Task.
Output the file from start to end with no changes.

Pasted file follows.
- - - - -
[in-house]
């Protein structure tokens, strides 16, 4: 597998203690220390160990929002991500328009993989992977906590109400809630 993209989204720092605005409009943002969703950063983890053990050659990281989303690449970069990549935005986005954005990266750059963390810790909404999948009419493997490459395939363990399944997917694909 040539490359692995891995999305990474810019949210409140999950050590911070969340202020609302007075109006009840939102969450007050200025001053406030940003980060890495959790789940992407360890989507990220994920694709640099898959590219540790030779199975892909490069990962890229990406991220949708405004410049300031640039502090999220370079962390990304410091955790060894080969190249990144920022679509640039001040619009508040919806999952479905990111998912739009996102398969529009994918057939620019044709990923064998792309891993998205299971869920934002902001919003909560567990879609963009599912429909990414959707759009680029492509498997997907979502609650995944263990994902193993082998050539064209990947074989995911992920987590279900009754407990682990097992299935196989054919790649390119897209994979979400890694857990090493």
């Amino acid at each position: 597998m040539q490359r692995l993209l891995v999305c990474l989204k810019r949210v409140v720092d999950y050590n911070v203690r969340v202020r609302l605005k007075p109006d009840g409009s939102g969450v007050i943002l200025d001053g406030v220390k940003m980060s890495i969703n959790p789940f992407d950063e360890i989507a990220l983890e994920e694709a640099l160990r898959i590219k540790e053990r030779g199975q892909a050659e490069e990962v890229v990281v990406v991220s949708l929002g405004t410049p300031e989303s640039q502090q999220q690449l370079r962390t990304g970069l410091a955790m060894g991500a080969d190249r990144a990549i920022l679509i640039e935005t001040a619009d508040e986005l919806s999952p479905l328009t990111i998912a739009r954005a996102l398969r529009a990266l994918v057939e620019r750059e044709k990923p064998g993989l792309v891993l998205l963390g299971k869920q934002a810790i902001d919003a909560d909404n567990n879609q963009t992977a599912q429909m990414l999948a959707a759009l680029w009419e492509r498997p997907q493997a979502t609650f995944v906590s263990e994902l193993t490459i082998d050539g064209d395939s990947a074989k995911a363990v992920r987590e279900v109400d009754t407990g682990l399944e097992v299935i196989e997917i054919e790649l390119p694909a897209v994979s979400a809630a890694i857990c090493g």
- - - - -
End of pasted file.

[in-house]
């Protein structure tokens, strides 16, 4: 597998203690220390160990929002991500328009993989992977906590109400809630 993209989204720092605005409009943002969703950063983890053990050659990281989303690449970069990549935005986005954005990266750059963390810790909404999948009419493997490459395939363990399944997917694909 040539490359692995891995999305990474810019949210409140999950050590911070969340202020609302007075109006009840939102969450007050200025001053406030940003980060890495959790789940992407360890989507990220994920694709640099898959590219540790030779199975892909490069990962890229990406991220949708405004410049300031640039502090999220370079962390990304410091955790060894080969190249990144920022679509640039001040619009508040919806999952479905990111998912739009996102398969529009994918057939620019044709990923064998792309891993998205299971869920934002902001919003909560567990879609963009599912429909990414959707759009680029492509498997997907979502609650995944263990994902193993082998050539064209990947074989995911992920987590279900009754407990682990097992299935196989054919790649390119897209994979979400890694857990090493």
């Amino acid at each position: 597998m040539q490359r692995l993209l891995v999305c990474l989204k810019r949210v409140v720092d999950y050590n911070v203690r969340v202020r609302l605005k007075p109006d009840g409009s939102g969450v007050i943002l200025d001053g406030v220390k940003m980060s890495i969703n959790p789940f992407d950063e360890i989507a990220l983890e994920e694709a640099l160990r898959i590219k540790e053990r030779g199975q892909a050659e490069e990962v890229v990281v990406v991220s949708l929002g405004t410049p300031e989303s640039q502090q999220q690449l370079r962390t990304g970069l410091a955790m060894g991500a080969d190249r990144a990549i920022l679509i640039e935005t001040a619009d508040e986005l919806s999952p479905l328009t990111i998912a739009r954005a996102l398969r529009a990266l994918v057939e620019r750059e044709k990923p064998g993989l792309v891993l998205l963390g299971k869920q934002a810790i902001d919003a909560d909404n567990n879609q963009t992977a599912q429909m990414l999948a959707a759009l680029w009419e492509r498997p997907q493997a979502t609650f995944v906590s263990e994902l193993t490459i082998d050539g064209d395939s990947a074989k995911a363990v992920r987590e279900v109400d009754t407990g682990l399944e097992v299935i196989e997917i054919e790649l390119p694909a897209v994979s979400a809630a890694i857990c090493g």